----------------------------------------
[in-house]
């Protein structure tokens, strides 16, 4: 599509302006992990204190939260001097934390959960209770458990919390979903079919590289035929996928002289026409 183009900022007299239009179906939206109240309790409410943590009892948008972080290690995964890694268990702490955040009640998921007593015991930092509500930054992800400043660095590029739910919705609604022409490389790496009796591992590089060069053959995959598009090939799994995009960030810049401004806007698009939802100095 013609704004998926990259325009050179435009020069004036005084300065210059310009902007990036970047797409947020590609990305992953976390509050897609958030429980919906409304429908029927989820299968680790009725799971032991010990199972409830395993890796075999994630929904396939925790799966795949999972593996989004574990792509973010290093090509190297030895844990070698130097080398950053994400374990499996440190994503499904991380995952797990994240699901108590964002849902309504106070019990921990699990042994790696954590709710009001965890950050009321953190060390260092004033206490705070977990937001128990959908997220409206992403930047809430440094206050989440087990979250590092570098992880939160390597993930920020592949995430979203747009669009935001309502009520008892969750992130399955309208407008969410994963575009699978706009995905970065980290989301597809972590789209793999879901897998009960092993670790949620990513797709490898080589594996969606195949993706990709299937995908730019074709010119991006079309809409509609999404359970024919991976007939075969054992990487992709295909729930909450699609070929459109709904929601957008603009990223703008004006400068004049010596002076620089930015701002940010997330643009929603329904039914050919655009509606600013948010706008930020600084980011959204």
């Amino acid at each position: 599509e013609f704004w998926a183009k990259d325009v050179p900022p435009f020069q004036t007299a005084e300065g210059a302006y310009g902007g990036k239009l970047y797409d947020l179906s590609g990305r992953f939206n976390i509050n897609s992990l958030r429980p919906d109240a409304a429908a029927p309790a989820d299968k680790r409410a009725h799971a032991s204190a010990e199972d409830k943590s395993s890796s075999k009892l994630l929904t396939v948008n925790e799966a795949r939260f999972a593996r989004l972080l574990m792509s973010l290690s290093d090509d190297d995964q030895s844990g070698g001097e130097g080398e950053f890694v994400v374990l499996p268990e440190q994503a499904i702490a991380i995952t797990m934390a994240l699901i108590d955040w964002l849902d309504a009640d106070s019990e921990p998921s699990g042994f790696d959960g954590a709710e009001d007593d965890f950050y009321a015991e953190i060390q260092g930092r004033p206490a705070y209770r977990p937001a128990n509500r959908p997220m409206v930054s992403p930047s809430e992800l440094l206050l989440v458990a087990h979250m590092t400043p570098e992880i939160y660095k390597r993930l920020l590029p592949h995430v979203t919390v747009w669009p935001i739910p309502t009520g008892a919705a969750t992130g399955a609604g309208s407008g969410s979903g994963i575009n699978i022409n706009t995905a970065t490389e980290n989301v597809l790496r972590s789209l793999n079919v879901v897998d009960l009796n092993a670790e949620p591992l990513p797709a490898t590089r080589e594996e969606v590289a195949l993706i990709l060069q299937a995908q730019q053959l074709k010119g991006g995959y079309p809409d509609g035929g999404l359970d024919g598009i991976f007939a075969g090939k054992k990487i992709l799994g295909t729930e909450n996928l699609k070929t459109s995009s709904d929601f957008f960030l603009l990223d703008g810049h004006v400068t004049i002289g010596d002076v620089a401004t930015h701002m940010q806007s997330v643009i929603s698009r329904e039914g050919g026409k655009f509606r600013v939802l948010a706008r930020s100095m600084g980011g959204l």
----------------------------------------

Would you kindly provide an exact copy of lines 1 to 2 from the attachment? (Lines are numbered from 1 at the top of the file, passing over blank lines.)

[in-house]
């Protein structure tokens, strides 16, 4: 599509302006992990204190939260001097934390959960209770458990919390979903079919590289035929996928002289026409 183009900022007299239009179906939206109240309790409410943590009892948008972080290690995964890694268990702490955040009640998921007593015991930092509500930054992800400043660095590029739910919705609604022409490389790496009796591992590089060069053959995959598009090939799994995009960030810049401004806007698009939802100095 013609704004998926990259325009050179435009020069004036005084300065210059310009902007990036970047797409947020590609990305992953976390509050897609958030429980919906409304429908029927989820299968680790009725799971032991010990199972409830395993890796075999994630929904396939925790799966795949999972593996989004574990792509973010290093090509190297030895844990070698130097080398950053994400374990499996440190994503499904991380995952797990994240699901108590964002849902309504106070019990921990699990042994790696954590709710009001965890950050009321953190060390260092004033206490705070977990937001128990959908997220409206992403930047809430440094206050989440087990979250590092570098992880939160390597993930920020592949995430979203747009669009935001309502009520008892969750992130399955309208407008969410994963575009699978706009995905970065980290989301597809972590789209793999879901897998009960092993670790949620990513797709490898080589594996969606195949993706990709299937995908730019074709010119991006079309809409509609999404359970024919991976007939075969054992990487992709295909729930909450699609070929459109709904929601957008603009990223703008004006400068004049010596002076620089930015701002940010997330643009929603329904039914050919655009509606600013948010706008930020600084980011959204």